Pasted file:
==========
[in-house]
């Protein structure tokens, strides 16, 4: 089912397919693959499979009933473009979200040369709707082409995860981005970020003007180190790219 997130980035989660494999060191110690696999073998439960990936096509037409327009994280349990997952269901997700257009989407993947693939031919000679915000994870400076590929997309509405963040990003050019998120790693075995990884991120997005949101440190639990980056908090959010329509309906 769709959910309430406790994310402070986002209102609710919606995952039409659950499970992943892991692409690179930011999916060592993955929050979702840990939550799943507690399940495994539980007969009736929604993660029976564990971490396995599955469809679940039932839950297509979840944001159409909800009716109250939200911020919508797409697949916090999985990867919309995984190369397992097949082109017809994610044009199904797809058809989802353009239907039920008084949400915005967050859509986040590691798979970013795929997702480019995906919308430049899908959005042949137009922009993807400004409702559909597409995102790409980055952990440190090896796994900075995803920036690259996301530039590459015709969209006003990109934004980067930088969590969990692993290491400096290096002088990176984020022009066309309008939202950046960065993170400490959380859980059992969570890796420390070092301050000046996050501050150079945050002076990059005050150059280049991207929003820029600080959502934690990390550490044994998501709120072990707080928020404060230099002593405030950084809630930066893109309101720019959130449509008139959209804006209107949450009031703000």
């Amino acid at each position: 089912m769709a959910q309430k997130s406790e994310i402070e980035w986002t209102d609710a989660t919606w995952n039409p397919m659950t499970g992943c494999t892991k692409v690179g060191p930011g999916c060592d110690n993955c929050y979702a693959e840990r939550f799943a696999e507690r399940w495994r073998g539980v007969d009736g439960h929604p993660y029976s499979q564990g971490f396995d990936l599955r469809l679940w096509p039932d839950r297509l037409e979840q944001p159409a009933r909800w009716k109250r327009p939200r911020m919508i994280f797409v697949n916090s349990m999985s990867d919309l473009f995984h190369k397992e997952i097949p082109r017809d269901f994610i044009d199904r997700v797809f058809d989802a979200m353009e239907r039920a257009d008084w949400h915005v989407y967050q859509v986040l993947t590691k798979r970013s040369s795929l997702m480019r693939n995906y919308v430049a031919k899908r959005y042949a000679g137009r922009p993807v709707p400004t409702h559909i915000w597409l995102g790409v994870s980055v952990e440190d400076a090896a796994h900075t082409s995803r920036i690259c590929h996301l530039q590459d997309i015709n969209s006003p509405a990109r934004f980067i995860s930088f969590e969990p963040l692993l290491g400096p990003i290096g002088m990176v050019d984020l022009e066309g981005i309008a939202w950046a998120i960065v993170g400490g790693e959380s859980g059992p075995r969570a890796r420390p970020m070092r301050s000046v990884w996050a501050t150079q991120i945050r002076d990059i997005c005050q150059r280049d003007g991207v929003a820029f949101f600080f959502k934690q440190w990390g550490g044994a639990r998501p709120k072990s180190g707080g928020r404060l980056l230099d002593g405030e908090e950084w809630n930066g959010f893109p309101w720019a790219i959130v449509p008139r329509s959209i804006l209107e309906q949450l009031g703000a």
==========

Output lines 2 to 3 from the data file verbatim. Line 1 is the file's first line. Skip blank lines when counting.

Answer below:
């Protein structure tokens, strides 16, 4: 089912397919693959499979009933473009979200040369709707082409995860981005970020003007180190790219 997130980035989660494999060191110690696999073998439960990936096509037409327009994280349990997952269901997700257009989407993947693939031919000679915000994870400076590929997309509405963040990003050019998120790693075995990884991120997005949101440190639990980056908090959010329509309906 769709959910309430406790994310402070986002209102609710919606995952039409659950499970992943892991692409690179930011999916060592993955929050979702840990939550799943507690399940495994539980007969009736929604993660029976564990971490396995599955469809679940039932839950297509979840944001159409909800009716109250939200911020919508797409697949916090999985990867919309995984190369397992097949082109017809994610044009199904797809058809989802353009239907039920008084949400915005967050859509986040590691798979970013795929997702480019995906919308430049899908959005042949137009922009993807400004409702559909597409995102790409980055952990440190090896796994900075995803920036690259996301530039590459015709969209006003990109934004980067930088969590969990692993290491400096290096002088990176984020022009066309309008939202950046960065993170400490959380859980059992969570890796420390070092301050000046996050501050150079945050002076990059005050150059280049991207929003820029600080959502934690990390550490044994998501709120072990707080928020404060230099002593405030950084809630930066893109309101720019959130449509008139959209804006209107949450009031703000």
């Amino acid at each position: 089912m769709a959910q309430k997130s406790e994310i402070e980035w986002t209102d609710a989660t919606w995952n039409p397919m659950t499970g992943c494999t892991k692409v690179g060191p930011g999916c060592d110690n993955c929050y979702a693959e840990r939550f799943a696999e507690r399940w495994r073998g539980v007969d009736g439960h929604p993660y029976s499979q564990g971490f396995d990936l599955r469809l679940w096509p039932d839950r297509l037409e979840q944001p159409a009933r909800w009716k109250r327009p939200r911020m919508i994280f797409v697949n916090s349990m999985s990867d919309l473009f995984h190369k397992e997952i097949p082109r017809d269901f994610i044009d199904r997700v797809f058809d989802a979200m353009e239907r039920a257009d008084w949400h915005v989407y967050q859509v986040l993947t590691k798979r970013s040369s795929l997702m480019r693939n995906y919308v430049a031919k899908r959005y042949a000679g137009r922009p993807v709707p400004t409702h559909i915000w597409l995102g790409v994870s980055v952990e440190d400076a090896a796994h900075t082409s995803r920036i690259c590929h996301l530039q590459d997309i015709n969209s006003p509405a990109r934004f980067i995860s930088f969590e969990p963040l692993l290491g400096p990003i290096g002088m990176v050019d984020l022009e066309g981005i309008a939202w950046a998120i960065v993170g400490g790693e959380s859980g059992p075995r969570a890796r420390p970020m070092r301050s000046v990884w996050a501050t150079q991120i945050r002076d990059i997005c005050q150059r280049d003007g991207v929003a820029f949101f600080f959502k934690q440190w990390g550490g044994a639990r998501p709120k072990s180190g707080g928020r404060l980056l230099d002593g405030e908090e950084w809630n930066g959010f893109p309101w720019a790219i959130v449509p008139r329509s959209i804006l209107e309906q949450l009031g703000a």